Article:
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Author Topic: Crypto today reminds me of the 'Web', early to mid nineties.  (Read 224 times)
glerant
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September 22, 2017, 10:52:38 AM
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This time in crypto reminds me of the web days in the nineties. We had WAIS/Gopher in early nineties that remind me of things like Paypal. Then we had HTTP/HTML Mosaic which, I guess, is akin to the rise of Bitcoin - open source, distributed. Like Bitcoin it was ubiquitously used by geeks but was largely unknown and unused by the general population. By the start of the mid nineties they all had heard of 'The Web' largely through stories in the press about porn and criminality.

Eventually, by mid nineties, we had platforms like navigator, opera, explorer which allowed interaction and scripting - these remind me of platforms like Etherium, Waves, Ardor, Lisk - however the real massive growth and disruption were the things running on those web platforms - like Yahoo, Amazon, Alta Vista.

Sasha Ivanov, of Waves, alluded to this in the context of cryptos when he said "We’re starting a new cryptocurrency and we don’t want it to be used as currency."

However, back in the nineties, people who invested in Intel, Dell, Netscape or Microsoft didn't get stupidly rich like the people who privately invested in Amazon or Google but they didn't do badly either.

So, my advice would be, pick good platforms like Eth or Waves but also look closely at what people are going to be doing on these platforms in future. It really does remind me of the mid nineties days of the Web - the negative mainstream press, governments panicking about legislation/regulation and the steady uptick of major players entering - like financial institutions with Eth and Waves and even Burger King! I feel we are on the cusp.
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September 22, 2017, 11:13:54 AM
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This time in crypto reminds me of the web days in the nineties. We had WAIS/Gopher in early nineties that remind me of things like Paypal. Then we had HTTP/HTML Mosaic which, I guess, is akin to the rise of Bitcoin - open source, distributed. Like Bitcoin it was ubiquitously used by geeks but was largely unknown and unused by the general population. By the start of the mid nineties they all had heard of 'The Web' largely through stories in the press about porn and criminality.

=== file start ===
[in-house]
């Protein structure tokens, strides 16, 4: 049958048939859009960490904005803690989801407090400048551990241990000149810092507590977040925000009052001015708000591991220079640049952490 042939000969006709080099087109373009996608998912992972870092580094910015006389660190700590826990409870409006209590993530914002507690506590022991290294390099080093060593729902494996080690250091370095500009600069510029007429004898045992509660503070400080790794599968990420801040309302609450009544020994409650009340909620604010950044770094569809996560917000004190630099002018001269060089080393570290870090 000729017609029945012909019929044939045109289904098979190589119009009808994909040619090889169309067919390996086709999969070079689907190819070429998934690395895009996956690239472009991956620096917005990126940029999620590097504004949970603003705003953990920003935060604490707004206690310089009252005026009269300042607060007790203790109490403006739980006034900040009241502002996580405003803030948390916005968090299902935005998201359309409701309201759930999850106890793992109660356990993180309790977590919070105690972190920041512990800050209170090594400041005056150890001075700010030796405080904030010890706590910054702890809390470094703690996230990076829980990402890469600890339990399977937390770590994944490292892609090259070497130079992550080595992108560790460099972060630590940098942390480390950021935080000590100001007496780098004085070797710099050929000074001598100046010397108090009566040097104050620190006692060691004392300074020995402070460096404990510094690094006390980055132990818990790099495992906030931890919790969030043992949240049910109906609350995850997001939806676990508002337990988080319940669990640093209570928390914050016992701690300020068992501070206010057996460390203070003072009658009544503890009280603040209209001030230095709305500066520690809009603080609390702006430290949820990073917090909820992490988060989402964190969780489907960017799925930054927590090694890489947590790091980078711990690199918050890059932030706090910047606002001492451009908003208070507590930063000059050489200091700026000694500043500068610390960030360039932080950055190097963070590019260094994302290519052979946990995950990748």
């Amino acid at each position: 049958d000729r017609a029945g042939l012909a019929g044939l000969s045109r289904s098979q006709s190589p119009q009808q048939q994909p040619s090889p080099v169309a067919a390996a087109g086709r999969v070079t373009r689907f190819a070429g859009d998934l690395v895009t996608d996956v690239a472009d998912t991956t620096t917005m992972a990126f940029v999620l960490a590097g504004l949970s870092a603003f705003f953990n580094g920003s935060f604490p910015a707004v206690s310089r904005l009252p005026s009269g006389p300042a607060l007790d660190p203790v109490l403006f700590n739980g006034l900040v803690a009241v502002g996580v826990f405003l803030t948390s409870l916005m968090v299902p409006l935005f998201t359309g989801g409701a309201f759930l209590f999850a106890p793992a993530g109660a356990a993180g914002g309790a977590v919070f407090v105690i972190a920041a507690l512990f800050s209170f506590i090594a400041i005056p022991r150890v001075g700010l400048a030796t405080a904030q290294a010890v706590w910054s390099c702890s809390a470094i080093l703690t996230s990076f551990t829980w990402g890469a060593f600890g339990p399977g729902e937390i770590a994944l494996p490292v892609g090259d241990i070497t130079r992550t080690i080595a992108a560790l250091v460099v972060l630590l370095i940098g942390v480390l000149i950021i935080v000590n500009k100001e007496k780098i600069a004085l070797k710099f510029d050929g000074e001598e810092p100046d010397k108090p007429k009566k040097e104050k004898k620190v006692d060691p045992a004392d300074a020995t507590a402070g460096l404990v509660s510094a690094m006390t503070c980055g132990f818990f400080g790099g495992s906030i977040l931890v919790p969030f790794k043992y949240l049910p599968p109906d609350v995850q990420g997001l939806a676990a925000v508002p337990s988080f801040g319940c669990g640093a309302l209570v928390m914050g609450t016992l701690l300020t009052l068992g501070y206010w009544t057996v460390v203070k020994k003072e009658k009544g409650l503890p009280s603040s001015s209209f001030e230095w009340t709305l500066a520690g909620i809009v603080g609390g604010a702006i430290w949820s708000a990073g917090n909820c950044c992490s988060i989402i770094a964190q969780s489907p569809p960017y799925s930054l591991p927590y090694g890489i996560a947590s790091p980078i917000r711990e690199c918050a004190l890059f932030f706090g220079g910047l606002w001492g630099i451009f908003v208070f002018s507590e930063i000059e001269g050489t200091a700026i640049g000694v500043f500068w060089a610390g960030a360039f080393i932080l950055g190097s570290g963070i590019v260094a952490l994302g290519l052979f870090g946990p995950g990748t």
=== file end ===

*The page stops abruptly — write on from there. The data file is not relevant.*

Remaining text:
Eventually, by mid nineties, we had platforms like navigator, opera, explorer which allowed interaction and scripting - these remind me of platforms like Etherium, Waves, Ardor, Lisk - however the real massive growth and disruption were the things running on those web platforms - like Yahoo, Amazon, Alta Vista.

Sasha Ivanov, of Waves, alluded to this in the context of cryptos when he said "We’re starting a new cryptocurrency and we don’t want it to be used as currency."

However, back in the nineties, people who invested in Intel, Dell, Netscape or Microsoft didn't get stupidly rich like the people who privately invested in Amazon or Google but they didn't do badly either.

So, my advice would be, pick good platforms like Eth or Waves but also look closely at what people are going to be doing on these platforms in future. It really does remind me of the mid nineties days of the Web - the negative mainstream press, governments panicking about legislation/regulation and the steady uptick of major players entering - like financial institutions with Eth and Waves and even Burger King! I feel we are on the cusp.

Well said. As for me I always felt FOMO about mid-nineties. There were so many opportunities to earn and make my own life better... and I did nothing. Nowdays I feel the same chance as then in nineties. As well as many people in crypto community around I suppose. But I don't agree with "I feel we are on the cusp.". I feel that we are still climbing to it.

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September 23, 2017, 07:26:05 PM
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Indeed, I see a lot in common. I was well into the web by '95 when I managed to negotiate a web presence outside the HP Labs firewall for my daft notion:



It was starting to shape up in '96 when I quit to go independent because it was clear that the locus of development had shifted outside corporate R&D.



https://www.telecompaper.com/news/avon-internet-business-park-project-profiled--90575


But I am (obv) from a different time, almost an anachronism. The earliest trace of me on the net is from usenet in '88: http://www.megalextoria.com/usenet-archive/news067f1/b87/sci/psychology/00000024.html (I wonder for how much longer that link will remain resolvable)

Any other grizzled vets around?

Cheers

Graham


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